Investor Response to User Entrepreneurs: Evidence from a Randomized Field Experiment
59 Pages Posted: 20 Sep 2019 Last revised: 13 May 2020
Date Written: May 12, 2020
User innovators create products to meet their own needs while producer innovators create products with the goal of profiting from them. Although user innovators are responsible for some of the most important consumer product innovations, little research has explored the performance of firms founded by user innovators relative to those founded by producer innovators. We explore the fundraising performance —that is, investor response to—ventures founded by user innovators as compared to those founded by producer innovators. Based on prior work in entrepreneurship, we theorize that investors may have both positive and negative perceptions regarding user entrepreneurs, relative to producer innovators. On the one hand, user entrepreneurs tend to have tacit knowledge regarding emerging user needs and the context of use, and thus, may be perceived as being able to offer more innovative products relative to producer innovators. On the other hand, due to user entrepreneurs’ path to entrepreneurship (they create products for their own use and subsequently pursue entrepreneurship) and their varied backgrounds, investors may perceive that, relative to producer entrepreneurs, user entrepreneurs may be deficient in the skills important for opportunity exploitation and firm growth. Through a randomized field experiment in the context of equity crowdfunding, we study which of these perceptions dominates. We find that experienced investors are significantly less interested in ventures founded by user innovators than those founded by producer innovators. The study has practical implications for how user entrepreneurs may present their ventures to investors.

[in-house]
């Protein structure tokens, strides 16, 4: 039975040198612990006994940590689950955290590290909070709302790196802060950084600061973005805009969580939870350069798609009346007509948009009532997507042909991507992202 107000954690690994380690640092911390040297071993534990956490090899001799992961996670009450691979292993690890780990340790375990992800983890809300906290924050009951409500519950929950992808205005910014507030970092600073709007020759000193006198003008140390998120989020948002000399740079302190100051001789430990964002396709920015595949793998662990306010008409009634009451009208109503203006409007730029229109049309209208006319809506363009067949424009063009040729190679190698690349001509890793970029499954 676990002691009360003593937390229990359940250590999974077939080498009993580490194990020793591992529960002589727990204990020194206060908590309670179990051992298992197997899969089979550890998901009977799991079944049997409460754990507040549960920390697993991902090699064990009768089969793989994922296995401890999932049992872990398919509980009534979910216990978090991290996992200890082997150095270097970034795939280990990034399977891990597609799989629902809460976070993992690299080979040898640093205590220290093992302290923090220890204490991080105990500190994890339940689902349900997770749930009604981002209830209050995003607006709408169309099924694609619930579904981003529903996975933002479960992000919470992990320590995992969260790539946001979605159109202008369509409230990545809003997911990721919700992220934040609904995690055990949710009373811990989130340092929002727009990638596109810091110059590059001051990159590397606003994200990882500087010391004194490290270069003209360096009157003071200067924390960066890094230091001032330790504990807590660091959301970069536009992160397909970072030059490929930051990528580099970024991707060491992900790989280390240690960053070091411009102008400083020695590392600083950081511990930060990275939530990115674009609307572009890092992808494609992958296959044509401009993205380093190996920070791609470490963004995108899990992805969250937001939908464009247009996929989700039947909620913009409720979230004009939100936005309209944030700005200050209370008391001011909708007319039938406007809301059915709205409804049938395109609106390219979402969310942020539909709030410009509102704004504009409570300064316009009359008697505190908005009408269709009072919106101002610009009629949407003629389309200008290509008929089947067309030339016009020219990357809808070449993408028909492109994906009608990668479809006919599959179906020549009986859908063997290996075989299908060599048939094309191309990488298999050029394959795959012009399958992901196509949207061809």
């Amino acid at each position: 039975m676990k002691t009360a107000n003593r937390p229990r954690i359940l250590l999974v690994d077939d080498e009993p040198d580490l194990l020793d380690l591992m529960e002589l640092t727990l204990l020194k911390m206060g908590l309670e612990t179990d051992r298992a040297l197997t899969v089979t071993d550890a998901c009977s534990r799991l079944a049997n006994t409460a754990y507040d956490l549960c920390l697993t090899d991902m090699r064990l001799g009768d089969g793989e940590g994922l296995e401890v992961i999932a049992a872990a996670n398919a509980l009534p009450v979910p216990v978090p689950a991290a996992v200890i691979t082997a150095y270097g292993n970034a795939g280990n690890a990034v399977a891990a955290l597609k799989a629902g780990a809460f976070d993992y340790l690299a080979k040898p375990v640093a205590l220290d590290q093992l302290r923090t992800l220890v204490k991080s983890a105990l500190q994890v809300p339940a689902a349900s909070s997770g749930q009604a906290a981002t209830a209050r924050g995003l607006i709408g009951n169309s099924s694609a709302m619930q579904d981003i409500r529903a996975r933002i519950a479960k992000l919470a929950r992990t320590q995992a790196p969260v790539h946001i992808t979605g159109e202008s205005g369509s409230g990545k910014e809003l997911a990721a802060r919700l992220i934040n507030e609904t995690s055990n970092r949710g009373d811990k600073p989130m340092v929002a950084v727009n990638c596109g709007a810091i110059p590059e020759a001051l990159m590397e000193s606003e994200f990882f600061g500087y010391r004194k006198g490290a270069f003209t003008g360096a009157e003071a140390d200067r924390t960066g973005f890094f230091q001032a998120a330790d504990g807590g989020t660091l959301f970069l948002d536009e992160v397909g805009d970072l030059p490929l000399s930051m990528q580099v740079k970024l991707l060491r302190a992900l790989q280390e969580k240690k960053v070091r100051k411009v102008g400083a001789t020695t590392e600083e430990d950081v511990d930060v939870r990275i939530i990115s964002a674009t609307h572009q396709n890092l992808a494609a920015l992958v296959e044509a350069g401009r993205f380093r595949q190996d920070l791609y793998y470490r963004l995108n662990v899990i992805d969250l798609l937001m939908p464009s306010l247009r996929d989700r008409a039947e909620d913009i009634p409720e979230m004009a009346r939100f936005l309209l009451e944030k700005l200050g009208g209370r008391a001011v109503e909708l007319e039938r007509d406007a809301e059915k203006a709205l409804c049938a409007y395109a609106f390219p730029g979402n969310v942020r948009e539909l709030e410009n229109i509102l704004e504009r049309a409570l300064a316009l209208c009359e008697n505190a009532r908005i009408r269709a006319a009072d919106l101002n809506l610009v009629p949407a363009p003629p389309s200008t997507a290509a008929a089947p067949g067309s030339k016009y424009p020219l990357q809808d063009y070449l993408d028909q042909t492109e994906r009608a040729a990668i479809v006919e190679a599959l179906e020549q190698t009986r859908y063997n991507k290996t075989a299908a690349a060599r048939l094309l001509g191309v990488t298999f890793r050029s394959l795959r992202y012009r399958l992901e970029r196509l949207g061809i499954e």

Keywords: user entrepreneurship, user innovators, prior knowledge, equity crowdfunding, entrepreneurial finance, innovation, randomized field experiment
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